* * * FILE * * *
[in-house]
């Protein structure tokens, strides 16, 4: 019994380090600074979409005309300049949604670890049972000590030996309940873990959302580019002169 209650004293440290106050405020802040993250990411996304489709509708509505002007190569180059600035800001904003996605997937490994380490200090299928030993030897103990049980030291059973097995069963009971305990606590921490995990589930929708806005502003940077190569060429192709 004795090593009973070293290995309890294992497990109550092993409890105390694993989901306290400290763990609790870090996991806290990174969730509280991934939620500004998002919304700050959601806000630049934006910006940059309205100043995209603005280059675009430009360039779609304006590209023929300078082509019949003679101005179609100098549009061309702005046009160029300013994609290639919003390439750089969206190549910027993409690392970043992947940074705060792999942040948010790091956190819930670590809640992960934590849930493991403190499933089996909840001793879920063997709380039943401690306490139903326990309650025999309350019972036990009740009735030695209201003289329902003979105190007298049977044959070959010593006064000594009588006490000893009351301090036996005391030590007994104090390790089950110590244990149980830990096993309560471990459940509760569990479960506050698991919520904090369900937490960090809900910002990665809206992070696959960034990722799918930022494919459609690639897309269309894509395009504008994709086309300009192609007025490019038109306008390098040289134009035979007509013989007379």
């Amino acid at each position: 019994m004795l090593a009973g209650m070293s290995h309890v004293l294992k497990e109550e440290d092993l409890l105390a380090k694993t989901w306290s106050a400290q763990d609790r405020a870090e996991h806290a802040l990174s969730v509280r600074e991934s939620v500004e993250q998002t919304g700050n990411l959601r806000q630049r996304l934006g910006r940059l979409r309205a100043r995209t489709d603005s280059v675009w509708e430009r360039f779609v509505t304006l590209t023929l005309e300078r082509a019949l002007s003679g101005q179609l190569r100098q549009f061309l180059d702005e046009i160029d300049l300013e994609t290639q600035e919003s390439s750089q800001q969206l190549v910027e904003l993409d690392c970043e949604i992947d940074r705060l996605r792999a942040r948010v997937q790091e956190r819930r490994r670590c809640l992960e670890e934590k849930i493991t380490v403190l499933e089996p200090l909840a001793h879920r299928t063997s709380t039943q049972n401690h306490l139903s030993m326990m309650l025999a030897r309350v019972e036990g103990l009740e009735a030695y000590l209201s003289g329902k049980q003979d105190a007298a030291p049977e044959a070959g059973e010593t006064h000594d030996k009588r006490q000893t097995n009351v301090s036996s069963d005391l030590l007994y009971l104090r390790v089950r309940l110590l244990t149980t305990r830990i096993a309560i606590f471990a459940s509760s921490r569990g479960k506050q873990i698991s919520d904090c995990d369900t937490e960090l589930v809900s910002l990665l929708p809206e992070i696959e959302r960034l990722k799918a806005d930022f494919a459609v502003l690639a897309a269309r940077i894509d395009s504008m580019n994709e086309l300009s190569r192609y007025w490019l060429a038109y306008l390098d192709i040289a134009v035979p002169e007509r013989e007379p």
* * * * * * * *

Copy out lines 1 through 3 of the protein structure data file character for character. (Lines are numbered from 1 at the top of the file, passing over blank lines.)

[in-house]
């Protein structure tokens, strides 16, 4: 019994380090600074979409005309300049949604670890049972000590030996309940873990959302580019002169 209650004293440290106050405020802040993250990411996304489709509708509505002007190569180059600035800001904003996605997937490994380490200090299928030993030897103990049980030291059973097995069963009971305990606590921490995990589930929708806005502003940077190569060429192709 004795090593009973070293290995309890294992497990109550092993409890105390694993989901306290400290763990609790870090996991806290990174969730509280991934939620500004998002919304700050959601806000630049934006910006940059309205100043995209603005280059675009430009360039779609304006590209023929300078082509019949003679101005179609100098549009061309702005046009160029300013994609290639919003390439750089969206190549910027993409690392970043992947940074705060792999942040948010790091956190819930670590809640992960934590849930493991403190499933089996909840001793879920063997709380039943401690306490139903326990309650025999309350019972036990009740009735030695209201003289329902003979105190007298049977044959070959010593006064000594009588006490000893009351301090036996005391030590007994104090390790089950110590244990149980830990096993309560471990459940509760569990479960506050698991919520904090369900937490960090809900910002990665809206992070696959960034990722799918930022494919459609690639897309269309894509395009504008994709086309300009192609007025490019038109306008390098040289134009035979007509013989007379």
């Amino acid at each position: 019994m004795l090593a009973g209650m070293s290995h309890v004293l294992k497990e109550e440290d092993l409890l105390a380090k694993t989901w306290s106050a400290q763990d609790r405020a870090e996991h806290a802040l990174s969730v509280r600074e991934s939620v500004e993250q998002t919304g700050n990411l959601r806000q630049r996304l934006g910006r940059l979409r309205a100043r995209t489709d603005s280059v675009w509708e430009r360039f779609v509505t304006l590209t023929l005309e300078r082509a019949l002007s003679g101005q179609l190569r100098q549009f061309l180059d702005e046009i160029d300049l300013e994609t290639q600035e919003s390439s750089q800001q969206l190549v910027e904003l993409d690392c970043e949604i992947d940074r705060l996605r792999a942040r948010v997937q790091e956190r819930r490994r670590c809640l992960e670890e934590k849930i493991t380490v403190l499933e089996p200090l909840a001793h879920r299928t063997s709380t039943q049972n401690h306490l139903s030993m326990m309650l025999a030897r309350v019972e036990g103990l009740e009735a030695y000590l209201s003289g329902k049980q003979d105190a007298a030291p049977e044959a070959g059973e010593t006064h000594d030996k009588r006490q000893t097995n009351v301090s036996s069963d005391l030590l007994y009971l104090r390790v089950r309940l110590l244990t149980t305990r830990i096993a309560i606590f471990a459940s509760s921490r569990g479960k506050q873990i698991s919520d904090c995990d369900t937490e960090l589930v809900s910002l990665l929708p809206e992070i696959e959302r960034l990722k799918a806005d930022f494919a459609v502003l690639a897309a269309r940077i894509d395009s504008m580019n994709e086309l300009s190569r192609y007025w490019l060429a038109y306008l390098d192709i040289a134009v035979p002169e007509r013989e007379p």